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Thirteen more people were killed in the tribal fight in Mendi, Southern Highlands over the weekend and Christmas period, the Catholic Church said yesterday.

December 28, 2001 – Post-Courier)---The death toll is now a confirmed 36, but could be more. Tribes are not revealing the exact number of deaths in the two weeks of tribal warfare in the Southern Highlands capital.

On Saturday, nine people were killed on both sides of the warring Unjumap and Wagia tribes. Two women from the Wagia tribe were shot dead and their bodies split in half by blows from bush knives and axes.

The women, painted with ashes and dressed in banana leaves, were transporting food to combatants in the battlefield when they were surrounded and shot dead by enemy tribesmen.

The Archbishop of the Catholic Archdiocese of Mendi, Steven Reichert, said it was difficult to determine the exact number of people killed so far.

He said it was a new and fearful record in tribal fights in the Highlands region, where a lot of lives had been lost within a very short period.

The ongoing fighting is believed to have begun over the death of a student in a road accident in 1999.

Archbishop Reichert said: "There’s been a lot of loss of lives. This is exclusively a high-powered gun battle. The death rate is faster and more devastating than any ordinary tribal fight with bows and arrows or home made and factory made shotguns.

"It is very difficult to determine the number of deaths. At the minimum, there were 36 deaths so far. There are strong rumors that the deaths could be up to 56."

He said this could be true because nobody was going into the battlefields to count the deaths and that the warring tribes were hiding their dead from the police, enemy tribes and outsiders.

Archbishop Reichert said people from other tribes who had high-powered weapons and were experienced in gun battles, were being hired as mercenaries by both the Unjumap and Wagia tribes.

The Unjumap tribes have left their homes around the partly devastated Mendi High School and fled to the Tuberi hills in the north.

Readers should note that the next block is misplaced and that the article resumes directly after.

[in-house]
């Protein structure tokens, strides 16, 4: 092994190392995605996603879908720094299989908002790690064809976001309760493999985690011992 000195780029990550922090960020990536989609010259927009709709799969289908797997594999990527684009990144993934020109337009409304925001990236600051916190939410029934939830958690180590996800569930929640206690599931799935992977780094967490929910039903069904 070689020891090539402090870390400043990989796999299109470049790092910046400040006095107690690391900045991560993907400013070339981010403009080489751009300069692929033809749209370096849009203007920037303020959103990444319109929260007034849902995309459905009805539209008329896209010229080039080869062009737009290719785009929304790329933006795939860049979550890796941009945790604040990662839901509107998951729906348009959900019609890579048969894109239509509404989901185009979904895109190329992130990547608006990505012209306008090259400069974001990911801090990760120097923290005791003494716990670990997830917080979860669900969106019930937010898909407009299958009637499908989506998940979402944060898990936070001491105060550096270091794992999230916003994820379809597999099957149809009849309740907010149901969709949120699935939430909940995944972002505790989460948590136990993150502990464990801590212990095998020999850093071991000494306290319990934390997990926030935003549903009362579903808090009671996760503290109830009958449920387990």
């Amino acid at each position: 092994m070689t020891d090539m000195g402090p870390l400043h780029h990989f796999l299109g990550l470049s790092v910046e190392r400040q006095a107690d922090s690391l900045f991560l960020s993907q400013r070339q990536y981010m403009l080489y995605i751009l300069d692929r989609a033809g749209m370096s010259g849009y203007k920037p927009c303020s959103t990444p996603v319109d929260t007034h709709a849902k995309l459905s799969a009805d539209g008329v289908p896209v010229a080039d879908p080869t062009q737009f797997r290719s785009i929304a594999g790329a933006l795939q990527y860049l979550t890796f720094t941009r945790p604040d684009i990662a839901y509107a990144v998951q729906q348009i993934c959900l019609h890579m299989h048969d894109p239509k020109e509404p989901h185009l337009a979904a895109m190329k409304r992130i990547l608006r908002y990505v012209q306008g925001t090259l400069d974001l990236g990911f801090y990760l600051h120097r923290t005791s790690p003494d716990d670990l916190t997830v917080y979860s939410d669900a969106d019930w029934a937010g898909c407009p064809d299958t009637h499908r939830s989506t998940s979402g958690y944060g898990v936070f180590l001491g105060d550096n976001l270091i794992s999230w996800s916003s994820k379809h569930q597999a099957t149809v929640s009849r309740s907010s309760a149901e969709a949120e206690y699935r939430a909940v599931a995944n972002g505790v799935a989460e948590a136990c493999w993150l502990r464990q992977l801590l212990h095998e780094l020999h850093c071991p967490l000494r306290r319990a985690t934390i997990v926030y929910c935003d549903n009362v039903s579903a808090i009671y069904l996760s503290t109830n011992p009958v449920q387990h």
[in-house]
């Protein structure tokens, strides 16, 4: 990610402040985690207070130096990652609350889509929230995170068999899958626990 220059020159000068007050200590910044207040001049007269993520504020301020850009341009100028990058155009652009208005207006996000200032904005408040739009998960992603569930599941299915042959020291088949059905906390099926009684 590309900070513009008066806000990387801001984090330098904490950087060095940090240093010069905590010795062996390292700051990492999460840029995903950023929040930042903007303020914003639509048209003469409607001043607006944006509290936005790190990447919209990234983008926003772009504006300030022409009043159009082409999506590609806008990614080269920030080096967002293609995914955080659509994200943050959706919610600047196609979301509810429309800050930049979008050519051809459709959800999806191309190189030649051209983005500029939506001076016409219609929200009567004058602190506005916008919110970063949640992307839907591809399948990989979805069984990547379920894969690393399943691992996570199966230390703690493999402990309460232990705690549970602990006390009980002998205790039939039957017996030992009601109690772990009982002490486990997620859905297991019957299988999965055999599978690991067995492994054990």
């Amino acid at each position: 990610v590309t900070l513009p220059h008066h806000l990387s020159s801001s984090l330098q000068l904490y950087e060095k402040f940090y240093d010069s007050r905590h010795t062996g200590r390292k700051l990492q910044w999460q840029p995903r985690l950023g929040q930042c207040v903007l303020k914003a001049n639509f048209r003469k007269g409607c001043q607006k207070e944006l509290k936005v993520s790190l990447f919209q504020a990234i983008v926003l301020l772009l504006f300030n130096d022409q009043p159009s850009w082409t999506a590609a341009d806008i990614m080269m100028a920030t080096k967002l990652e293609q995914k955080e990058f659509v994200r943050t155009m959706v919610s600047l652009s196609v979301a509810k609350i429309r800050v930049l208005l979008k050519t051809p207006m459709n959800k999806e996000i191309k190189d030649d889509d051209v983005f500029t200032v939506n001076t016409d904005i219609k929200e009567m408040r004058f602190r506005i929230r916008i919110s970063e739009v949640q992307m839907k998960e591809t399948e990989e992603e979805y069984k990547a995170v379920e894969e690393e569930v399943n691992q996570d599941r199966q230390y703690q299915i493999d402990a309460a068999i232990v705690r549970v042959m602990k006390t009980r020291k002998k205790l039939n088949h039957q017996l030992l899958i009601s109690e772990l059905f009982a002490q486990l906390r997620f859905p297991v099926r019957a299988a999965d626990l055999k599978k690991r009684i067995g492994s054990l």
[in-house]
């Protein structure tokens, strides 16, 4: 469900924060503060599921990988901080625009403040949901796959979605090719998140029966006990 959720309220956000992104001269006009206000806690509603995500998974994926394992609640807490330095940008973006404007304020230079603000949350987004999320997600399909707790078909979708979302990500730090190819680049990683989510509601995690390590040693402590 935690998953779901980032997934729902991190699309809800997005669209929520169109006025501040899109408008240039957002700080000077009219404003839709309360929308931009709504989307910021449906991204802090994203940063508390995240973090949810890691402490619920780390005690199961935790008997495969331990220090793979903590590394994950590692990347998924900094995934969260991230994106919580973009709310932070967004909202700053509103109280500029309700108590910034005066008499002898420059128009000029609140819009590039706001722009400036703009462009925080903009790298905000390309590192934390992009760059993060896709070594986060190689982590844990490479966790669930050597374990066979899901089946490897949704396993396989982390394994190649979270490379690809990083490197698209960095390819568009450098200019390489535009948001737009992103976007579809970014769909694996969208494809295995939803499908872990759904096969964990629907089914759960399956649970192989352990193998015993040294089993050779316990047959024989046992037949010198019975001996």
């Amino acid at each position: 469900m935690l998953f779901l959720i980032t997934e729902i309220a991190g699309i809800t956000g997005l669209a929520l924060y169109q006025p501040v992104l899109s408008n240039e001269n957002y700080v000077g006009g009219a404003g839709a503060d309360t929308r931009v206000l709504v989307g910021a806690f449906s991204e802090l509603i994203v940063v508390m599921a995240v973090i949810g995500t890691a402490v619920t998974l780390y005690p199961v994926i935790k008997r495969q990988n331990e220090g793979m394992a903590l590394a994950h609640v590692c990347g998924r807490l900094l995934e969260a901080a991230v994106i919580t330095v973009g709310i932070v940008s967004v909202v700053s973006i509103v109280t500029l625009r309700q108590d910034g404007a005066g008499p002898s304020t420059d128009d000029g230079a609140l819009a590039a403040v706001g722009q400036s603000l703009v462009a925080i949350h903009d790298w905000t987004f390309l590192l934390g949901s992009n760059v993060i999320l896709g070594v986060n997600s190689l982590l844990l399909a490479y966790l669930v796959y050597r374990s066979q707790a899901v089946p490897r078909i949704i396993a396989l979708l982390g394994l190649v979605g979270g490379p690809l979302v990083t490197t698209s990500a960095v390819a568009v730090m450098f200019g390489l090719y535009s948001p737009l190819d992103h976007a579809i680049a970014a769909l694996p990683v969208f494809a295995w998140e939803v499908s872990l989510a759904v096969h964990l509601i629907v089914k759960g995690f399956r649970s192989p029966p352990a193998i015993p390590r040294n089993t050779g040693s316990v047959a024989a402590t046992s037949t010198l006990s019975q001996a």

Archbishop Reichert said there was no indication that the fight would stop because the battle was extending to more tribes in the Lai Valley and the number of deaths was increasing rapidly.

There was no fighting on Christmas Eve and Christmas Day but on Wednesday and yesterday spasmodic rifle fire was heard.

The fighting was moving away into the mountains and the sounds of battle, unlike last week, could only be heard in the distance, he said.

Archbishop Reichert said national parliamentarians from the province, including the Mendi electorate, provincial and tribal leaders had not shown up or participated in any way to help stop the fight.

"This is a very serious situation. Women and children are without food and homeless, many lives are lost, government services are being interrupted. The leaders should come out and look at ways to solve this problem," Archbishop Reichert said.

The clergyman reiterated the Papua New Guinea Catholic Bishops’ Conference stand on the build-up and illegal use of firearms in Mendi and the rest of the country.

Archbishop Reichert said he was sure that over a hundred high-powered rifles and other weapons were being used in the tribal fight in Mendi.

He said the use of such lethal weapons getting near to the 2002 National Elections was a very big problem that needed to be addressed at all levels and very quickly.

"We are praying that something will happen soon. The bishops’ conference has made a wake up call to the national government on the gun situation in the country. We wonder if our concern was taken heed of.

Meanwhile, over 200 mobile squad members were sent into the area to monitor the situation last week. Highlands divisional commander Tony Wagambie said the situation was slowly getting under control.

For additional reports from The Post-Courier, go to PACIFIC ISLANDS REPORT News/Information Links: Newspapers/The Post-Courier (Papua New Guinea).

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